For birders all over the world
The probable identity of the gull Larus sp. at Kings Lynn, UK
Images taken on 30th July 2000 by Brian J. Small. Surfbirds.com or Brian Small would be grateful for any feedback offered, or opinions about the identity of this gull. At the moment we have an open mind about its identity.
Discussion below by Brian J. Small
All images taken using a Sony PC-3 through a Leica APO Televid 20X or 30X eyepiece.
|Just when you begin to think that you have got large white-headed gulls sorted, along comes one that totally confuses. The gull at Kings Lynn (hereafter KL gull) is one of these. In my opinion it is a Caspian Gull, but one that is, for most birders, outside the current accepted norm for this species, and I intend here to put my reasons for this.
The confusion surrounding or, rather, questioning of the gulls identity, is largely a result of a lack of information on the plumage of this, and other, species in late summer. Most images present in the birding press are taken in the winter or spring, and many birders have an impression of Caspian in autumn based upon Lars Jonssons photo in Alula, taken in September. We are still pushing the envelope in gull identification; the KL gull has certainly stretched it a bit.
I feel that I am lucky, and have had a bit more insight, as a result of finding a typical first-summer Caspian Gull at the Blyth estuary, Suffolk, UK, only two days after seeing the KL bird. Also, I have had much correspondence from people and I am grateful to Richard Millington, Rik Winters, Peter Adriaens, Visa Rauste and Dick Newell for their informative and knowledgeable comments. The general consensus is that it is certainly not a Heuglins, most likely a Caspian, but (a remote possibility in my opinion) possibly a hybrid cachinnansxmichahellis or xargentatus.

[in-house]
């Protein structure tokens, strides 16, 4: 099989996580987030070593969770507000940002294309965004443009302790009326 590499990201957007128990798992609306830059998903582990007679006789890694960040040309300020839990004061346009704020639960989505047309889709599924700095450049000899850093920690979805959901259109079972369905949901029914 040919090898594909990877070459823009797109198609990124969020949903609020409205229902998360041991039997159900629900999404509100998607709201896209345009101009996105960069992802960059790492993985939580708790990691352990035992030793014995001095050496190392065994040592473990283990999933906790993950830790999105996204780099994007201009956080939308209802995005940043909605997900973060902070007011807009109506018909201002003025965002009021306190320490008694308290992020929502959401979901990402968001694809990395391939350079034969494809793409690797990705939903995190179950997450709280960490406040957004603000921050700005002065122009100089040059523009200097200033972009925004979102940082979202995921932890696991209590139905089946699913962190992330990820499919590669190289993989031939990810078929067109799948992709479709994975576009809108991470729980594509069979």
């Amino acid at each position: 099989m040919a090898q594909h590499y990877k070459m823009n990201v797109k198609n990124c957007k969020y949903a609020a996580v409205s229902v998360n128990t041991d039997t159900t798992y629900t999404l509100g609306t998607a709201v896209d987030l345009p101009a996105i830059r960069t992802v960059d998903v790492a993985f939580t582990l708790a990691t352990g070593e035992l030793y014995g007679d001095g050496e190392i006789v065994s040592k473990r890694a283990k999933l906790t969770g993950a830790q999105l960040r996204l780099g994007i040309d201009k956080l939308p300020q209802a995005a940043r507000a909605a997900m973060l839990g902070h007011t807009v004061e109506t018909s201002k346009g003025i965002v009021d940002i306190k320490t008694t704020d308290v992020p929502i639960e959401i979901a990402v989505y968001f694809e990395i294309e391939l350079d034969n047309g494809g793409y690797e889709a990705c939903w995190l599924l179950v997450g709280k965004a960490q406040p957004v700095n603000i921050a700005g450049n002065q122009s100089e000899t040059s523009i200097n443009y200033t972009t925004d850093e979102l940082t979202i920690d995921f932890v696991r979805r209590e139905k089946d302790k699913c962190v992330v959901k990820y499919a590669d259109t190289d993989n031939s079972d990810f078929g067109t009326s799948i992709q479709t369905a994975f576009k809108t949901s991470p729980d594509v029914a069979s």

A detailed study of the plumage of both gulls showed so many similarities that I feel that they have to be the same. In fact the only odd or different thing about the KL gull is its structure (in particular head and bill structure) - Rik Winters who has had more experience than I in Holland, says that it matches the largest Caspian Gulls seen there.
Lets look at the plumage of the Kings Lynn gull closely (what follows is out of necessity very detailed)-:
Now we are getting to the confusing features. The mantle and scapulars were an admixture of dark spots or diamonds (forming rows), greyish or brown-grey feathers, with, or without, a slightly darker sub-terminal line, and (particularly towards the rear scapulars) those that had a darker brown-grey base, and two bars across white or grey. Most of these tended to look quite worn these were similar in pattern to that shown by the Greater coverts. Compare this with the Blyth Caspian and we can see the similarities: the rows of dark diamonds on basically grey or (along the lowest scapulars) brown-grey with thin darker sub-terminal lines; the rearmost scapulars had dark bases with two darker bars across white. The only thing which we expected the KL gull to have were the rather contrasting white scapulars, with large black diamonds at the base and thin black lines extending to the tip. These feathers are those which have been used to support the hybrid theory, but my observation would show that they in fact normal for Caspian in late July or early August. Why seek a confusing answer when a more obvious one is already there?
The new inner eight primaries on each wing showed from above a Venetian blind effect, with darker grey outer edges contrasting with silvery white inners, darkening towards the outer edge where the dark outer edge hooked back to form darker tips. From below the effect was to produce a virtually white hand with a dark or blackish trailing edge. Compare this with the (admittedly poor) images of the Blyth bird and the same pattern is visible.
|Please send us your comments and opinions .|
|This flight shot was taken on August 3rd. All other Caspian shots taken on August 1st|